So what does one do with oneself when experiencing noise levels like this that insist on being perceived as constituting a musical performance? I've read numerous times that the music of Sunn O))) is devoid of rhythmicity and melody but even though they obviously don't bring a drummer with them, there is certainly a varying pulse to follow in the way the immense sounds fill the room and bounce off every surface to roll back and forth. This pulsating quality is what I explore and ponder for the longest while and later on it is even supported by added lights from up high that shine down on the stage in similar pulses. It's like listening to and feeling the rumbles of a giant drill that is taking apart the ground beneath the building itself, but it's not quite just that. Even as the sound could be described as monotonous, it changes character as you give it time to work on you and for the longest while I only sense the passing of time from the fact that my feet are getting increasingly tired from standing up. It's meditative but also simply physically exhausting to endure sound waves as intense as these. Attila's guttural vocals make their entrance after a while and the performance changes character as two spotlights manifest him as the central figure on stage. Allusions to some kind of satanic mass or a ceremony for Cthulhu come to mind with the way his voice sort of clicks and rasps its way through the chant, the words never quite understandable and reminding me more than anything of the Black Speech of Tolkien's Mordor. Later sudden primal screams are added to his repertoire and as if in a sort of fever dream I'm transported back to a time when I was visiting the skeletal catacombs beneath Paris and I can only imagine that this is what my mind would begin to sound like if I was ever lost in that claustrophobic place in the dark for a day.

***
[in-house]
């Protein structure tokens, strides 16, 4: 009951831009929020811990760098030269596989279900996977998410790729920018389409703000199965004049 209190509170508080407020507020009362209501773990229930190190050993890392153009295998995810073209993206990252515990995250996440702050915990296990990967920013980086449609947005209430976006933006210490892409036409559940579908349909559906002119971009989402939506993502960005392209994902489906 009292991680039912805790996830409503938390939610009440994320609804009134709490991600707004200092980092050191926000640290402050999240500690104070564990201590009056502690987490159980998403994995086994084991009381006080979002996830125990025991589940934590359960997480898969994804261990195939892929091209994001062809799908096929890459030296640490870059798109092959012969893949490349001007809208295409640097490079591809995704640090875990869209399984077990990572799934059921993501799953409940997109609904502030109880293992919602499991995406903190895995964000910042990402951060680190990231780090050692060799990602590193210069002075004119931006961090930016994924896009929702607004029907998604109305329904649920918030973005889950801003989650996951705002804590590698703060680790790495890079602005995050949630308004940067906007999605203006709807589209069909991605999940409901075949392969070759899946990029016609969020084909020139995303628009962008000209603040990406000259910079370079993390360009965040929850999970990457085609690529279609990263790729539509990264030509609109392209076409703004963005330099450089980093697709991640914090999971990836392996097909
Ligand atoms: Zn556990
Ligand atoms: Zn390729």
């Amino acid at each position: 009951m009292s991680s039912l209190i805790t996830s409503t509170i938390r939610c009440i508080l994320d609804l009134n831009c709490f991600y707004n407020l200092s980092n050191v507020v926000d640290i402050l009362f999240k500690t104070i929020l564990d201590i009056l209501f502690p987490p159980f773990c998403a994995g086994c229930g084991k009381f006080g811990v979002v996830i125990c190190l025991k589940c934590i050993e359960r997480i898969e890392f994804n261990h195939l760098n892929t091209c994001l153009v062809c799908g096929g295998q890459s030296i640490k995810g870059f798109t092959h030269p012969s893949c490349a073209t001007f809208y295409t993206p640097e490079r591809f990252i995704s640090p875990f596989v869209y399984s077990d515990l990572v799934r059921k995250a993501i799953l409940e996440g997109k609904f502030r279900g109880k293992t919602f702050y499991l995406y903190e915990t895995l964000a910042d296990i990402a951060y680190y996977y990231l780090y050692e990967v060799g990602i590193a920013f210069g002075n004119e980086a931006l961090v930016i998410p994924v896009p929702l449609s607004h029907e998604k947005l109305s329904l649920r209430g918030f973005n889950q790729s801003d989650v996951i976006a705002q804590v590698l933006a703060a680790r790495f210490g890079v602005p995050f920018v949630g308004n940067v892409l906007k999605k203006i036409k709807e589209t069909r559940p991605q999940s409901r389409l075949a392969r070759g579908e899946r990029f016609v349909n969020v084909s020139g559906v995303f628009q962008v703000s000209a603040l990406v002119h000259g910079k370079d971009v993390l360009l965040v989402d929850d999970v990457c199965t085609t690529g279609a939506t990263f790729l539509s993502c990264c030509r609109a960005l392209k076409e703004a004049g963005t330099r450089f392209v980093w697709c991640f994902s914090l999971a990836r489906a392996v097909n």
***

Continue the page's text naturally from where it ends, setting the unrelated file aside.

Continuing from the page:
When Attila finally stops, I expect the music to take a while to just fade out so the performance can end, but instead it all gets more intense, the air feeling like it's solidifying around us. Attila returns to the mix with an absurdly pointed thorn-like crown on his head that seems to shoot out ultraviolet lasers in all directions, cutting through the smoke. At this point the vibrations in the air can be thoroughly felt and whenever there's a break for just an inch of a second in the continuity of one of the instruments I feel it as a giant wrench lets go of me only to grab my body in an iron grip immediately again. I'm surprised that I don't feel more nauseous through all of this even though I begin to feel a general uneasiness in my body during this last stretch of the performance. It's almost impossible to not be affected and impressed by this kind of performance simply because it's such an alien experience to subject oneself to. I find it extremely hard to put a grade on it, though, simply because I have nothing quite like it to hold it up against. In some ways you might say the experience of Sunn O))) live is a transcendental, even sublime one, but if the measure is full immersion in the atmosphere, I can imagine even better shows with them. At times, the show tonight is oddly alienating and I feel very conscious of it all being an experimental art performance rather than I feel swooped up by the atmosphere or mind blown by the majestic qualities of the sounds. As such I decide to leave it at this and slowly consider that I might be willing to subject myself to a performance of theirs again if nothing else just out of a curiosity to explore the differences.